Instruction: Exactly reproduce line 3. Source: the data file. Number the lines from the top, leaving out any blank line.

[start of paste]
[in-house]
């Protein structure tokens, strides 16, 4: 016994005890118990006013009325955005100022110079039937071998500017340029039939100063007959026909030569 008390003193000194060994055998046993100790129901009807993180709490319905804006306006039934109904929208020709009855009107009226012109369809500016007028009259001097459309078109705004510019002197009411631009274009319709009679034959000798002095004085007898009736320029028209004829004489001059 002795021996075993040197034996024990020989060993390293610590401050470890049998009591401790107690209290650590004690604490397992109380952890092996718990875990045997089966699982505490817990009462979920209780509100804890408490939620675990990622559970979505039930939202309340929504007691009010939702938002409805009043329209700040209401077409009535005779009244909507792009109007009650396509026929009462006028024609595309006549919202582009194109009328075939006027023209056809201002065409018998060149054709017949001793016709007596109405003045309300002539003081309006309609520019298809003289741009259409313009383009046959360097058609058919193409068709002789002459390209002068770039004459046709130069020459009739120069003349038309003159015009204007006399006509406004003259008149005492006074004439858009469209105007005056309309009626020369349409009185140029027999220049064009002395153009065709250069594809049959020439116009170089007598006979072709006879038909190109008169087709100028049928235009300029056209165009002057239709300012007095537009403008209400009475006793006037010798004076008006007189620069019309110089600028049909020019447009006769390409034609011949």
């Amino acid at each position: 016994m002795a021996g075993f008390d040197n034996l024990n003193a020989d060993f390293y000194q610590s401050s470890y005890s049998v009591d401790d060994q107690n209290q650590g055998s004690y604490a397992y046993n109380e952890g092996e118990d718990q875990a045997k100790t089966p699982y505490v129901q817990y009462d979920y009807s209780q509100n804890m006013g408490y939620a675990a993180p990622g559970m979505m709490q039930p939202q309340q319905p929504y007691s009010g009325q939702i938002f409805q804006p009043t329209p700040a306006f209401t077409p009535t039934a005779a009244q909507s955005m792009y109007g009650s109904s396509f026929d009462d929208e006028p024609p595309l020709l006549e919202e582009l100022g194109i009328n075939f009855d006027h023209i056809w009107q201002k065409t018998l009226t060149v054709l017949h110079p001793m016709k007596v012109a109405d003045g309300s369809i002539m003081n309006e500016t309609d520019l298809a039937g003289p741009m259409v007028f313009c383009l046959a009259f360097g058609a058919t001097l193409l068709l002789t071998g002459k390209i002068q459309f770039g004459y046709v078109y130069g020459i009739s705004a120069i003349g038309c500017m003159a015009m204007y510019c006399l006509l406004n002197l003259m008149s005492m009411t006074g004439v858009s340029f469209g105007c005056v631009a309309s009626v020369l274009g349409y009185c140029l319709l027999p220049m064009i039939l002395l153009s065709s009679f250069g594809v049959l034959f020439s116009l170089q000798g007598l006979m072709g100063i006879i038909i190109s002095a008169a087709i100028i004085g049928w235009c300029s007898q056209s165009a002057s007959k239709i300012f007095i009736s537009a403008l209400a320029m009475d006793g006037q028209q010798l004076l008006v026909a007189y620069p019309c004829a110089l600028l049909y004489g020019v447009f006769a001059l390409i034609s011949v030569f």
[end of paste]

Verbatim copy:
């Amino acid at each position: 016994m002795a021996g075993f008390d040197n034996l024990n003193a020989d060993f390293y000194q610590s401050s470890y005890s049998v009591d401790d060994q107690n209290q650590g055998s004690y604490a397992y046993n109380e952890g092996e118990d718990q875990a045997k100790t089966p699982y505490v129901q817990y009462d979920y009807s209780q509100n804890m006013g408490y939620a675990a993180p990622g559970m979505m709490q039930p939202q309340q319905p929504y007691s009010g009325q939702i938002f409805q804006p009043t329209p700040a306006f209401t077409p009535t039934a005779a009244q909507s955005m792009y109007g009650s109904s396509f026929d009462d929208e006028p024609p595309l020709l006549e919202e582009l100022g194109i009328n075939f009855d006027h023209i056809w009107q201002k065409t018998l009226t060149v054709l017949h110079p001793m016709k007596v012109a109405d003045g309300s369809i002539m003081n309006e500016t309609d520019l298809a039937g003289p741009m259409v007028f313009c383009l046959a009259f360097g058609a058919t001097l193409l068709l002789t071998g002459k390209i002068q459309f770039g004459y046709v078109y130069g020459i009739s705004a120069i003349g038309c500017m003159a015009m204007y510019c006399l006509l406004n002197l003259m008149s005492m009411t006074g004439v858009s340029f469209g105007c005056v631009a309309s009626v020369l274009g349409y009185c140029l319709l027999p220049m064009i039939l002395l153009s065709s009679f250069g594809v049959l034959f020439s116009l170089q000798g007598l006979m072709g100063i006879i038909i190109s002095a008169a087709i100028i004085g049928w235009c300029s007898q056209s165009a002057s007959k239709i300012f007095i009736s537009a403008l209400a320029m009475d006793g006037q028209q010798l004076l008006v026909a007189y620069p019309c004829a110089l600028l049909y004489g020019v447009f006769a001059l390409i034609s011949v030569f």